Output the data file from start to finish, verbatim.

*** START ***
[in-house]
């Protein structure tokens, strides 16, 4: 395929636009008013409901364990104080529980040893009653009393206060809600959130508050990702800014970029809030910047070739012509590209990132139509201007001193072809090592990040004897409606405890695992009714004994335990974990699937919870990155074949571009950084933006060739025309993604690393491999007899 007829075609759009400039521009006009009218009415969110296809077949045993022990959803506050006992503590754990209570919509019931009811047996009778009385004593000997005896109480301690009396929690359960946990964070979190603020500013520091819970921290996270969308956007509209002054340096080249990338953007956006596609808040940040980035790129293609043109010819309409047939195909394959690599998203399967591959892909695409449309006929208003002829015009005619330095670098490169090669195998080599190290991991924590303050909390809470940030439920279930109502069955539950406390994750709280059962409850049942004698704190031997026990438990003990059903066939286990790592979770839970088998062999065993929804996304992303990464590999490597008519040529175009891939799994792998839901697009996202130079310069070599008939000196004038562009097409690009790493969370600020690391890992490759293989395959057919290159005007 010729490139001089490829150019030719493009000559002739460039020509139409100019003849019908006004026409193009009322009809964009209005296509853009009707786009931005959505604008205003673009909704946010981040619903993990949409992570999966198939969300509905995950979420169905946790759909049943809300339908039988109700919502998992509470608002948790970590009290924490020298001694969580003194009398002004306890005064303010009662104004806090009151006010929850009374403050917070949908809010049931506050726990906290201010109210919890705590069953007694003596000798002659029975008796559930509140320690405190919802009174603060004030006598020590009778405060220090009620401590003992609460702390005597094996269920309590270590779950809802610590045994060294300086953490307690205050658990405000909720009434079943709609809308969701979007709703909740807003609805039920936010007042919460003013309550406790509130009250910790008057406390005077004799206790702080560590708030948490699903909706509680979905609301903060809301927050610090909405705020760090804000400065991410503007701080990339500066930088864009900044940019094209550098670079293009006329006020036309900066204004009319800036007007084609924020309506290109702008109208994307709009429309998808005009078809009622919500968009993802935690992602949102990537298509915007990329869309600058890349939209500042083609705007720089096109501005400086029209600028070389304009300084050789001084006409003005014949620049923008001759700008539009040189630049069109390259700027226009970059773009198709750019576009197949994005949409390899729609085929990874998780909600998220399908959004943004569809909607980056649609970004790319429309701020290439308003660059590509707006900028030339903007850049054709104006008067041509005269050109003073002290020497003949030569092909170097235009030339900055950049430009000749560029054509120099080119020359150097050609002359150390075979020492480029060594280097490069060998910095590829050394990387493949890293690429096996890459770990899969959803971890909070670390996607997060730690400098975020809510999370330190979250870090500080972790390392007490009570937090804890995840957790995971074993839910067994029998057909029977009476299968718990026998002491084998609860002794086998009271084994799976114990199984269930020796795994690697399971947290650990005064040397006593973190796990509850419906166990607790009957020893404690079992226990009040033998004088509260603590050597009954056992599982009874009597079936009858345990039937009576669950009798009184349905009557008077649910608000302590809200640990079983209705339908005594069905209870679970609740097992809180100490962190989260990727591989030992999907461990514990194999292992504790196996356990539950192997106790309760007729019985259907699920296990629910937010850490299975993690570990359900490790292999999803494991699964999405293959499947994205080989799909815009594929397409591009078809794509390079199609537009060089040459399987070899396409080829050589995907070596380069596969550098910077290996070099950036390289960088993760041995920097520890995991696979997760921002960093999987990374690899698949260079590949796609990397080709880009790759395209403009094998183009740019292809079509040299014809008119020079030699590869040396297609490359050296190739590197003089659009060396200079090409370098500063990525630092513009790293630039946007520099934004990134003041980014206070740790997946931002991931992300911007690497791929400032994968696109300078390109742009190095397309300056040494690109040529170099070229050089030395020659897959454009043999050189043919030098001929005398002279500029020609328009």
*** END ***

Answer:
[in-house]
């Protein structure tokens, strides 16, 4: 395929636009008013409901364990104080529980040893009653009393206060809600959130508050990702800014970029809030910047070739012509590209990132139509201007001193072809090592990040004897409606405890695992009714004994335990974990699937919870990155074949571009950084933006060739025309993604690393491999007899 007829075609759009400039521009006009009218009415969110296809077949045993022990959803506050006992503590754990209570919509019931009811047996009778009385004593000997005896109480301690009396929690359960946990964070979190603020500013520091819970921290996270969308956007509209002054340096080249990338953007956006596609808040940040980035790129293609043109010819309409047939195909394959690599998203399967591959892909695409449309006929208003002829015009005619330095670098490169090669195998080599190290991991924590303050909390809470940030439920279930109502069955539950406390994750709280059962409850049942004698704190031997026990438990003990059903066939286990790592979770839970088998062999065993929804996304992303990464590999490597008519040529175009891939799994792998839901697009996202130079310069070599008939000196004038562009097409690009790493969370600020690391890992490759293989395959057919290159005007 010729490139001089490829150019030719493009000559002739460039020509139409100019003849019908006004026409193009009322009809964009209005296509853009009707786009931005959505604008205003673009909704946010981040619903993990949409992570999966198939969300509905995950979420169905946790759909049943809300339908039988109700919502998992509470608002948790970590009290924490020298001694969580003194009398002004306890005064303010009662104004806090009151006010929850009374403050917070949908809010049931506050726990906290201010109210919890705590069953007694003596000798002659029975008796559930509140320690405190919802009174603060004030006598020590009778405060220090009620401590003992609460702390005597094996269920309590270590779950809802610590045994060294300086953490307690205050658990405000909720009434079943709609809308969701979007709703909740807003609805039920936010007042919460003013309550406790509130009250910790008057406390005077004799206790702080560590708030948490699903909706509680979905609301903060809301927050610090909405705020760090804000400065991410503007701080990339500066930088864009900044940019094209550098670079293009006329006020036309900066204004009319800036007007084609924020309506290109702008109208994307709009429309998808005009078809009622919500968009993802935690992602949102990537298509915007990329869309600058890349939209500042083609705007720089096109501005400086029209600028070389304009300084050789001084006409003005014949620049923008001759700008539009040189630049069109390259700027226009970059773009198709750019576009197949994005949409390899729609085929990874998780909600998220399908959004943004569809909607980056649609970004790319429309701020290439308003660059590509707006900028030339903007850049054709104006008067041509005269050109003073002290020497003949030569092909170097235009030339900055950049430009000749560029054509120099080119020359150097050609002359150390075979020492480029060594280097490069060998910095590829050394990387493949890293690429096996890459770990899969959803971890909070670390996607997060730690400098975020809510999370330190979250870090500080972790390392007490009570937090804890995840957790995971074993839910067994029998057909029977009476299968718990026998002491084998609860002794086998009271084994799976114990199984269930020796795994690697399971947290650990005064040397006593973190796990509850419906166990607790009957020893404690079992226990009040033998004088509260603590050597009954056992599982009874009597079936009858345990039937009576669950009798009184349905009557008077649910608000302590809200640990079983209705339908005594069905209870679970609740097992809180100490962190989260990727591989030992999907461990514990194999292992504790196996356990539950192997106790309760007729019985259907699920296990629910937010850490299975993690570990359900490790292999999803494991699964999405293959499947994205080989799909815009594929397409591009078809794509390079199609537009060089040459399987070899396409080829050589995907070596380069596969550098910077290996070099950036390289960088993760041995920097520890995991696979997760921002960093999987990374690899698949260079590949796609990397080709880009790759395209403009094998183009740019292809079509040299014809008119020079030699590869040396297609490359050296190739590197003089659009060396200079090409370098500063990525630092513009790293630039946007520099934004990134003041980014206070740790997946931002991931992300911007690497791929400032994968696109300078390109742009190095397309300056040494690109040529170099070229050089030395020659897959454009043999050189043919030098001929005398002279500029020609328009």